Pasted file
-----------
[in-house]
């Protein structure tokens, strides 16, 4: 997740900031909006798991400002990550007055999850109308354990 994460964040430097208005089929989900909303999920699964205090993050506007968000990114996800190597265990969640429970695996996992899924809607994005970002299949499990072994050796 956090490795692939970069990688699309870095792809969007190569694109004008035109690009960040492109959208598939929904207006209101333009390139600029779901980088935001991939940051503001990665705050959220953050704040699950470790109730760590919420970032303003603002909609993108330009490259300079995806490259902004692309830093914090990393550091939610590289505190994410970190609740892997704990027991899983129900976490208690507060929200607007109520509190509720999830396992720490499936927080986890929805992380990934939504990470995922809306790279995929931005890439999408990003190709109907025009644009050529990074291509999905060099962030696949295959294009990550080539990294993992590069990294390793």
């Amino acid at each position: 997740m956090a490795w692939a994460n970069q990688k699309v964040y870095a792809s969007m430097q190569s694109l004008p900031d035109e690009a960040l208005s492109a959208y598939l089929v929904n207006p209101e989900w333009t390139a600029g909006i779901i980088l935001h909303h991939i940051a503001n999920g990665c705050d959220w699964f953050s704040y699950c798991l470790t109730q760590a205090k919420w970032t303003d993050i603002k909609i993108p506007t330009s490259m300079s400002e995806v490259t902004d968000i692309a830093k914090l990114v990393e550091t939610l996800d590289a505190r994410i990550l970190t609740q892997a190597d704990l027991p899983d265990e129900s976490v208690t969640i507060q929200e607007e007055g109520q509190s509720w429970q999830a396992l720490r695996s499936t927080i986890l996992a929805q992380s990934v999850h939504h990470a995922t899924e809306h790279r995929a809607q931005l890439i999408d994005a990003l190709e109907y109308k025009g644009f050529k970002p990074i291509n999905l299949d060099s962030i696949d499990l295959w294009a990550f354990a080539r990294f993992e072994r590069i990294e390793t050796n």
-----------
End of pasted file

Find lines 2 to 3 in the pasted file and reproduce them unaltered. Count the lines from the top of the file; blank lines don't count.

């Protein structure tokens, strides 16, 4: 997740900031909006798991400002990550007055999850109308354990 994460964040430097208005089929989900909303999920699964205090993050506007968000990114996800190597265990969640429970695996996992899924809607994005970002299949499990072994050796 956090490795692939970069990688699309870095792809969007190569694109004008035109690009960040492109959208598939929904207006209101333009390139600029779901980088935001991939940051503001990665705050959220953050704040699950470790109730760590919420970032303003603002909609993108330009490259300079995806490259902004692309830093914090990393550091939610590289505190994410970190609740892997704990027991899983129900976490208690507060929200607007109520509190509720999830396992720490499936927080986890929805992380990934939504990470995922809306790279995929931005890439999408990003190709109907025009644009050529990074291509999905060099962030696949295959294009990550080539990294993992590069990294390793």
């Amino acid at each position: 997740m956090a490795w692939a994460n970069q990688k699309v964040y870095a792809s969007m430097q190569s694109l004008p900031d035109e690009a960040l208005s492109a959208y598939l089929v929904n207006p209101e989900w333009t390139a600029g909006i779901i980088l935001h909303h991939i940051a503001n999920g990665c705050d959220w699964f953050s704040y699950c798991l470790t109730q760590a205090k919420w970032t303003d993050i603002k909609i993108p506007t330009s490259m300079s400002e995806v490259t902004d968000i692309a830093k914090l990114v990393e550091t939610l996800d590289a505190r994410i990550l970190t609740q892997a190597d704990l027991p899983d265990e129900s976490v208690t969640i507060q929200e607007e007055g109520q509190s509720w429970q999830a396992l720490r695996s499936t927080i986890l996992a929805q992380s990934v999850h939504h990470a995922t899924e809306h790279r995929a809607q931005l890439i999408d994005a990003l190709e109907y109308k025009g644009f050529k970002p990074i291509n999905l299949d060099s962030i696949d499990l295959w294009a990550f354990a080539r990294f993992e072994r590069i990294e390793t050796n």